Ethics and compliance has decided to leverage these two capabilities to our advantage to advance some of our own priorities, but we have also been developing a signature mobile resource in our new interactive, HTML-based code of conduct, which will launch in the first quarter of next year. This fully mobile and social media-enabled resource was developed not just to add value to our team members’ work, but also provide a more transparent view into Dell’s culture for our customers, suppliers, channel partners and other key stakeholders.  

From what we’ve seen anecdotally, these moves are not only great for current employees and their engagement in our culture but it’s been a source of interest in our talent acquisition space, in that great candidates want to see investment in these types of capabilities that are linked to culture and connection.

What impact is this having on ethics and compliance? 

PM: We are not yet prepared to draw a correlation but that will be one of the things we’re trying to measure. We have placed a new inquiries workflow and interactive FAQs into the new intranet, and are monitoring how that new capability is impacting ethics and compliance. We are finding that individuals are better understanding the rules related to our policies by using that workflow.

What are the biggest challenges to migrating a workforce to mobile? How can these be avoided? 

PM: Dell has been migrating its workforce to mobile enablement for a few years, given that we are a much more remote working organization than we used to be. We allow bring your own device as part of our global IT strategy, but that is likely made easier given we are a company which has solutions we market ourselves to protect those devices. I can only speak to the ethics and compliance aspect of things, but likely the most challenging element we’ve seen is that sometimes team members forget that they cannot just cross-pollinate company work with personal work.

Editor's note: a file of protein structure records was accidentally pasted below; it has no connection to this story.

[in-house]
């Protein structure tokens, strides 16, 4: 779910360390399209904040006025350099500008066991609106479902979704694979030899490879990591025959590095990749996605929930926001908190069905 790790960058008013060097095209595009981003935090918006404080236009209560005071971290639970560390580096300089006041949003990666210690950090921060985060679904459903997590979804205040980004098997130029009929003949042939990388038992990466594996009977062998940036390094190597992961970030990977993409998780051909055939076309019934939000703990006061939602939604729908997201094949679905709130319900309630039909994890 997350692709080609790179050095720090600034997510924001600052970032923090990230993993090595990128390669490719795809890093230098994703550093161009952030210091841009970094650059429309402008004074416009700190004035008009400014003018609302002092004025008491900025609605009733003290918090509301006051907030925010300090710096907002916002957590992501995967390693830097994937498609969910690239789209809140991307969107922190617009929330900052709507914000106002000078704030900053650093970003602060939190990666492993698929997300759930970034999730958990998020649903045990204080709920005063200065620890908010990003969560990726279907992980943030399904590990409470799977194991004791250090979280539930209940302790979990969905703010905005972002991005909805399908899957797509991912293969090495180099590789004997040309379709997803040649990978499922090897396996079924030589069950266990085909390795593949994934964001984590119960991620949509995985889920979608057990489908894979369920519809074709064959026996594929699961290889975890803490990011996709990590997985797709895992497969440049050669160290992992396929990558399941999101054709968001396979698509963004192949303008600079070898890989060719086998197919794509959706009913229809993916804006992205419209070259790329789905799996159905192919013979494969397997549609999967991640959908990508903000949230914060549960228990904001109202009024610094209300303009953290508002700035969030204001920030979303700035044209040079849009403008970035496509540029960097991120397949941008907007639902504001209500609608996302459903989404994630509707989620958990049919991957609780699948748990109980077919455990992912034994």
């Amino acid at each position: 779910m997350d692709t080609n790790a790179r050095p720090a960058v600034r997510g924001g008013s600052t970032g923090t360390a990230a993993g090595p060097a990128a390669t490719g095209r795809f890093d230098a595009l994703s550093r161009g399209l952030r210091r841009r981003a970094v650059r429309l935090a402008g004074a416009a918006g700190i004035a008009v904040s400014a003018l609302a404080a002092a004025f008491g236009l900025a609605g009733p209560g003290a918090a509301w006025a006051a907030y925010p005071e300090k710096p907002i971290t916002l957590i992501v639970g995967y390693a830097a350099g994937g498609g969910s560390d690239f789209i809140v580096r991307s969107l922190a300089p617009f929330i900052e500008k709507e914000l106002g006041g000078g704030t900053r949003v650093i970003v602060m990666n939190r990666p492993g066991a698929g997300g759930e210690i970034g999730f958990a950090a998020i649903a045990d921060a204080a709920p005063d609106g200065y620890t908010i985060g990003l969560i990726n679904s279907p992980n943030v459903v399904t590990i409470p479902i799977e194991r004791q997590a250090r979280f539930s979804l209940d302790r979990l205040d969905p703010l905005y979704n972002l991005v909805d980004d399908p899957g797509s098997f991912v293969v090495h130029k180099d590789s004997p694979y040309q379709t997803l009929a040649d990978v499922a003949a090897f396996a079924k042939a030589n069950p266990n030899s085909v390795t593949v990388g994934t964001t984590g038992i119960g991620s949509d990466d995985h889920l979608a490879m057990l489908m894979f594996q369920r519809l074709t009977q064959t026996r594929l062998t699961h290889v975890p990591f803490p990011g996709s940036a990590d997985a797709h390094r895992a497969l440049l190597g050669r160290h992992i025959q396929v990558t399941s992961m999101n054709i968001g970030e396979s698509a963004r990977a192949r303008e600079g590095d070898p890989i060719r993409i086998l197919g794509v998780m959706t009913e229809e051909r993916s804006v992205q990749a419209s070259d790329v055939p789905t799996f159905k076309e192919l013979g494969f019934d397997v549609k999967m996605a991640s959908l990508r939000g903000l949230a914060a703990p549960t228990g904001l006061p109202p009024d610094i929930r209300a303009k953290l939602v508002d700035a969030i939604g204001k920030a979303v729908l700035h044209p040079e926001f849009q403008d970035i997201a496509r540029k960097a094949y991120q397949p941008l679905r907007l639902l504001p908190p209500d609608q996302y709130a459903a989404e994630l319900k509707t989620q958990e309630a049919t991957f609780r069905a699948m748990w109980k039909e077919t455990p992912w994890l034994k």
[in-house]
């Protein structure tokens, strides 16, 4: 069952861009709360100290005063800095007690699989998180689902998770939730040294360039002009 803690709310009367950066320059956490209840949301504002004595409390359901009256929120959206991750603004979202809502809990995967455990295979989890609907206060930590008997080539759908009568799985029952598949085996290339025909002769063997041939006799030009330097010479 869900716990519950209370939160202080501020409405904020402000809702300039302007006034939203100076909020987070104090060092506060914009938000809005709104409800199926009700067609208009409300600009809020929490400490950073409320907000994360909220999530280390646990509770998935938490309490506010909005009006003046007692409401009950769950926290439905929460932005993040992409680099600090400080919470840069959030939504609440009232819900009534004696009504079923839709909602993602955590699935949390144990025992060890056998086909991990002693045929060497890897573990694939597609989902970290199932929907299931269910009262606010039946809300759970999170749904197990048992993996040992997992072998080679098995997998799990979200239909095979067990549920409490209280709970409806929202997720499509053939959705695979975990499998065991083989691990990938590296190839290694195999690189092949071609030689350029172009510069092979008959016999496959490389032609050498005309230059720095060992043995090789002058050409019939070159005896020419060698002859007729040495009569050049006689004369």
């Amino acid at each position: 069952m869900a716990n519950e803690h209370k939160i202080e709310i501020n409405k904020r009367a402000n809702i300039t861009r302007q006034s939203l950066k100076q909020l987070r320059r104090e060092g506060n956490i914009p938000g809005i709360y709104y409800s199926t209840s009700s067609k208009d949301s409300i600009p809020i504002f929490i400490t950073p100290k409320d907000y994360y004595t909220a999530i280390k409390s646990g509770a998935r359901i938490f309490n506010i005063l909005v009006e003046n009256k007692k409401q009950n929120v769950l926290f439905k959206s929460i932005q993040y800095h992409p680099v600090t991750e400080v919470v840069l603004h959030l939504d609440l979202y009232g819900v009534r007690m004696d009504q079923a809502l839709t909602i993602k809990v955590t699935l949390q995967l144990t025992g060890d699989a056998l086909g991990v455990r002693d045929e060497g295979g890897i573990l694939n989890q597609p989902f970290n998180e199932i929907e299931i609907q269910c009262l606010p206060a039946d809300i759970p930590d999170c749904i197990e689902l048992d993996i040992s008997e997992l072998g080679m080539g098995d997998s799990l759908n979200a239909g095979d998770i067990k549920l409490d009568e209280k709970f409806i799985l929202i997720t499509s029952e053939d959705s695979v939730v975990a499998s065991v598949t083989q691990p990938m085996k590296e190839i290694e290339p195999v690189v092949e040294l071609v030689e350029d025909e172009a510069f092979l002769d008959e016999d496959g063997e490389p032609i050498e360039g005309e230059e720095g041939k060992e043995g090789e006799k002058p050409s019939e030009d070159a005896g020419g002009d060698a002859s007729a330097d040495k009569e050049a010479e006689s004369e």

Once you fully embrace mobile, you are opening yourself up to employees leveraging unsanctioned social media tools to communicate with customers (a no-no), or engaging in a way that is riskier because it’s a bit more difficult to monitor. You cannot avoid the migration…but you have to build in change management programs which set expectations--and why those expectations are there--for your team members. Team members need to feel that there is a partition between their (rightful) private information and private life and that part of their mobile experience that is governed by the company.



A report from public relations firm Porter Novelli asked Americans when it comes to corporate purpose, what attributes are most important to them. The top five: being responsible (86%); being caring (85%); advocating for issues (81%); protecting the environment (79%); and giving back to worthwhile causes (73%).



FBI statistics show there was a 17% increase in the number of reported hate crime incidents, Axios reports.

As people live longer, they will work longer, and that will have major repercussions on the workplace, Harvard Business Review reports. How will companies respond?

Law firm Paul Hastings looks at efforts in Europe and the U.S. to increase the number of women serving on corporate boards, while Bloomberg finds almost all major U.K.listed companies have at least one woman on their board.

A report from BSR explores the intersection of climate change and human rights, and what risks and opportunities this presents for companies.

The federal government is introducing rules to crack down on underage smoking and vaping, The Washington Post reports. Facing pressure, Juul Labs, the maker of flavored e-cigarettes popular with teens said it would stop selling flavored cartridges in stores, and shut down its Facebook and Instagram accounts, Bloomberg reports. 




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In case you missed yesterday's webcast on how to operationalize your compliance program featuring Tom Fox and LRN's Susan Divers, you can watch the video replay on demand. 



A former employee recently wrote a blog post about his journey and growth with LRN. He also shared his thoughts on the benefits of working for a flat and self-governing organization.